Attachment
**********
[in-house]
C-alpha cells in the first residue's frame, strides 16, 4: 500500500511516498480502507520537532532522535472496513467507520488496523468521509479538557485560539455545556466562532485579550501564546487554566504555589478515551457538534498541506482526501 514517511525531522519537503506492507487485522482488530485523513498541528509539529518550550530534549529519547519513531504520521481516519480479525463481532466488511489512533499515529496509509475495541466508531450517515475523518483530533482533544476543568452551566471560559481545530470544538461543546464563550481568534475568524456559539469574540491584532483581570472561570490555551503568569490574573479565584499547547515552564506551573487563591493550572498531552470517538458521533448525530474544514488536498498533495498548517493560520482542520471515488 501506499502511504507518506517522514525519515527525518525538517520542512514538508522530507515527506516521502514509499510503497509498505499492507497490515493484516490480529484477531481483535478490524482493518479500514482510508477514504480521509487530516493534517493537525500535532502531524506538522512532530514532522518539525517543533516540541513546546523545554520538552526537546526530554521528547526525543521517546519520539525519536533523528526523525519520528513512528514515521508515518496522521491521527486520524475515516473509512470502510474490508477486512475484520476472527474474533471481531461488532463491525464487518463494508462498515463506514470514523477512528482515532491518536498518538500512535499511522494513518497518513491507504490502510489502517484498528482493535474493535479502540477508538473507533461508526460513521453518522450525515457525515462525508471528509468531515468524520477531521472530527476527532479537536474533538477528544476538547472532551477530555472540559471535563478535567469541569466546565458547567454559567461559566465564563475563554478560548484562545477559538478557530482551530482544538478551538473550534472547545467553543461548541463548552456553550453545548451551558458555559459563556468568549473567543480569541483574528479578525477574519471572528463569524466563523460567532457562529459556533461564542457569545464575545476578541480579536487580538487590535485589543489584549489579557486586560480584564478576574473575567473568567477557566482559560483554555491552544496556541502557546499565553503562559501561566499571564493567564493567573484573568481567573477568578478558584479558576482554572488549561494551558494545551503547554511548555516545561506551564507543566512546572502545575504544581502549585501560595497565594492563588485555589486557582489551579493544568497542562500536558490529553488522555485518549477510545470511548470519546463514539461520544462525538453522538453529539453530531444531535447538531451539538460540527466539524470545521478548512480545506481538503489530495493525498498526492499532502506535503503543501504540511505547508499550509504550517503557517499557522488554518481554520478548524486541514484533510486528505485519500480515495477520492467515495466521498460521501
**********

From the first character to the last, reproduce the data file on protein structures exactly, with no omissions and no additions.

[in-house]
C-alpha cells in the first residue's frame, strides 16, 4: 500500500511516498480502507520537532532522535472496513467507520488496523468521509479538557485560539455545556466562532485579550501564546487554566504555589478515551457538534498541506482526501 514517511525531522519537503506492507487485522482488530485523513498541528509539529518550550530534549529519547519513531504520521481516519480479525463481532466488511489512533499515529496509509475495541466508531450517515475523518483530533482533544476543568452551566471560559481545530470544538461543546464563550481568534475568524456559539469574540491584532483581570472561570490555551503568569490574573479565584499547547515552564506551573487563591493550572498531552470517538458521533448525530474544514488536498498533495498548517493560520482542520471515488 501506499502511504507518506517522514525519515527525518525538517520542512514538508522530507515527506516521502514509499510503497509498505499492507497490515493484516490480529484477531481483535478490524482493518479500514482510508477514504480521509487530516493534517493537525500535532502531524506538522512532530514532522518539525517543533516540541513546546523545554520538552526537546526530554521528547526525543521517546519520539525519536533523528526523525519520528513512528514515521508515518496522521491521527486520524475515516473509512470502510474490508477486512475484520476472527474474533471481531461488532463491525464487518463494508462498515463506514470514523477512528482515532491518536498518538500512535499511522494513518497518513491507504490502510489502517484498528482493535474493535479502540477508538473507533461508526460513521453518522450525515457525515462525508471528509468531515468524520477531521472530527476527532479537536474533538477528544476538547472532551477530555472540559471535563478535567469541569466546565458547567454559567461559566465564563475563554478560548484562545477559538478557530482551530482544538478551538473550534472547545467553543461548541463548552456553550453545548451551558458555559459563556468568549473567543480569541483574528479578525477574519471572528463569524466563523460567532457562529459556533461564542457569545464575545476578541480579536487580538487590535485589543489584549489579557486586560480584564478576574473575567473568567477557566482559560483554555491552544496556541502557546499565553503562559501561566499571564493567564493567573484573568481567573477568578478558584479558576482554572488549561494551558494545551503547554511548555516545561506551564507543566512546572502545575504544581502549585501560595497565594492563588485555589486557582489551579493544568497542562500536558490529553488522555485518549477510545470511548470519546463514539461520544462525538453522538453529539453530531444531535447538531451539538460540527466539524470545521478548512480545506481538503489530495493525498498526492499532502506535503503543501504540511505547508499550509504550517503557517499557522488554518481554520478548524486541514484533510486528505485519500480515495477520492467515495466521498460521501